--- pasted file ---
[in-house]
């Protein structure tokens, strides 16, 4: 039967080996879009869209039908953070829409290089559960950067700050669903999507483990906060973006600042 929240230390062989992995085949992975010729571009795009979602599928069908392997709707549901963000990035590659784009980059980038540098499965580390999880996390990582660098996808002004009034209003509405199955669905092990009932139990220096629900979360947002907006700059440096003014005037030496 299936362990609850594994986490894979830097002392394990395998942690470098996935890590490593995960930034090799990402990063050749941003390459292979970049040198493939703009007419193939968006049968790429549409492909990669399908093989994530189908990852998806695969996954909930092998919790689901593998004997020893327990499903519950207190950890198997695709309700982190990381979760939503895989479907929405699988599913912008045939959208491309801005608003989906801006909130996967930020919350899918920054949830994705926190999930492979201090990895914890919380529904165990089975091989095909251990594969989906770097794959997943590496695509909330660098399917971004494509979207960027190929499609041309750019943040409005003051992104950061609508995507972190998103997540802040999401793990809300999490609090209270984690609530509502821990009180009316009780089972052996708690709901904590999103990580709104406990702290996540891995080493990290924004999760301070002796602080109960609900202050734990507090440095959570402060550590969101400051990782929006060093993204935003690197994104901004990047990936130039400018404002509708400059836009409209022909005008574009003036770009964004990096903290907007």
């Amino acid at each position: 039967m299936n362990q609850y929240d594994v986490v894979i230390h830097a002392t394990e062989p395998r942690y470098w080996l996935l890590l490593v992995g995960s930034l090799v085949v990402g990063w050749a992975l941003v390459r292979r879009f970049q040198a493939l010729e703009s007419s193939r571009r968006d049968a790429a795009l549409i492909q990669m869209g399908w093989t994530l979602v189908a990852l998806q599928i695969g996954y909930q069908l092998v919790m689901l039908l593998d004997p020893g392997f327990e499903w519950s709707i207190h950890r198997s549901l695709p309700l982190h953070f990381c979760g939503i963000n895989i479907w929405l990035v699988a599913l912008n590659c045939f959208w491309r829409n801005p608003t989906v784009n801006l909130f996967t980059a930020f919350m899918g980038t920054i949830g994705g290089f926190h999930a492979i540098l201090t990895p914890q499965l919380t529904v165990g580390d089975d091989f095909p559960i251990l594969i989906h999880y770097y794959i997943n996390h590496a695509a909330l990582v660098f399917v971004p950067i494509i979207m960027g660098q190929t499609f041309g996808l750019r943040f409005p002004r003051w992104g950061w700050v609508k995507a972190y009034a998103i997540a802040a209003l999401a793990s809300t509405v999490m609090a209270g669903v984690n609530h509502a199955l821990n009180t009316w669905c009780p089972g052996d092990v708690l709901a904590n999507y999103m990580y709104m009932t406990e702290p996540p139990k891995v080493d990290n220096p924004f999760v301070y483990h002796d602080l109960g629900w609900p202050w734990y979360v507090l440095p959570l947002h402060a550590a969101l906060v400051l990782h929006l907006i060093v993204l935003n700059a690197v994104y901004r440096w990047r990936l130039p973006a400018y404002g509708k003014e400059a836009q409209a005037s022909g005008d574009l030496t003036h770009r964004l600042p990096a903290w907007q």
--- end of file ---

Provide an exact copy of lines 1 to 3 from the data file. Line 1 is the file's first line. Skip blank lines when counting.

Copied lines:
[in-house]
């Protein structure tokens, strides 16, 4: 039967080996879009869209039908953070829409290089559960950067700050669903999507483990906060973006600042 929240230390062989992995085949992975010729571009795009979602599928069908392997709707549901963000990035590659784009980059980038540098499965580390999880996390990582660098996808002004009034209003509405199955669905092990009932139990220096629900979360947002907006700059440096003014005037030496 299936362990609850594994986490894979830097002392394990395998942690470098996935890590490593995960930034090799990402990063050749941003390459292979970049040198493939703009007419193939968006049968790429549409492909990669399908093989994530189908990852998806695969996954909930092998919790689901593998004997020893327990499903519950207190950890198997695709309700982190990381979760939503895989479907929405699988599913912008045939959208491309801005608003989906801006909130996967930020919350899918920054949830994705926190999930492979201090990895914890919380529904165990089975091989095909251990594969989906770097794959997943590496695509909330660098399917971004494509979207960027190929499609041309750019943040409005003051992104950061609508995507972190998103997540802040999401793990809300999490609090209270984690609530509502821990009180009316009780089972052996708690709901904590999103990580709104406990702290996540891995080493990290924004999760301070002796602080109960609900202050734990507090440095959570402060550590969101400051990782929006060093993204935003690197994104901004990047990936130039400018404002509708400059836009409209022909005008574009003036770009964004990096903290907007």
């Amino acid at each position: 039967m299936n362990q609850y929240d594994v986490v894979i230390h830097a002392t394990e062989p395998r942690y470098w080996l996935l890590l490593v992995g995960s930034l090799v085949v990402g990063w050749a992975l941003v390459r292979r879009f970049q040198a493939l010729e703009s007419s193939r571009r968006d049968a790429a795009l549409i492909q990669m869209g399908w093989t994530l979602v189908a990852l998806q599928i695969g996954y909930q069908l092998v919790m689901l039908l593998d004997p020893g392997f327990e499903w519950s709707i207190h950890r198997s549901l695709p309700l982190h953070f990381c979760g939503i963000n895989i479907w929405l990035v699988a599913l912008n590659c045939f959208w491309r829409n801005p608003t989906v784009n801006l909130f996967t980059a930020f919350m899918g980038t920054i949830g994705g290089f926190h999930a492979i540098l201090t990895p914890q499965l919380t529904v165990g580390d089975d091989f095909p559960i251990l594969i989906h999880y770097y794959i997943n996390h590496a695509a909330l990582v660098f399917v971004p950067i494509i979207m960027g660098q190929t499609f041309g996808l750019r943040f409005p002004r003051w992104g950061w700050v609508k995507a972190y009034a998103i997540a802040a209003l999401a793990s809300t509405v999490m609090a209270g669903v984690n609530h509502a199955l821990n009180t009316w669905c009780p089972g052996d092990v708690l709901a904590n999507y999103m990580y709104m009932t406990e702290p996540p139990k891995v080493d990290n220096p924004f999760v301070y483990h002796d602080l109960g629900w609900p202050w734990y979360v507090l440095p959570l947002h402060a550590a969101l906060v400051l990782h929006l907006i060093v993204l935003n700059a690197v994104y901004r440096w990047r990936l130039p973006a400018y404002g509708k003014e400059a836009q409209a005037s022909g005008d574009l030496t003036h770009r964004l600042p990096a903290w907007q």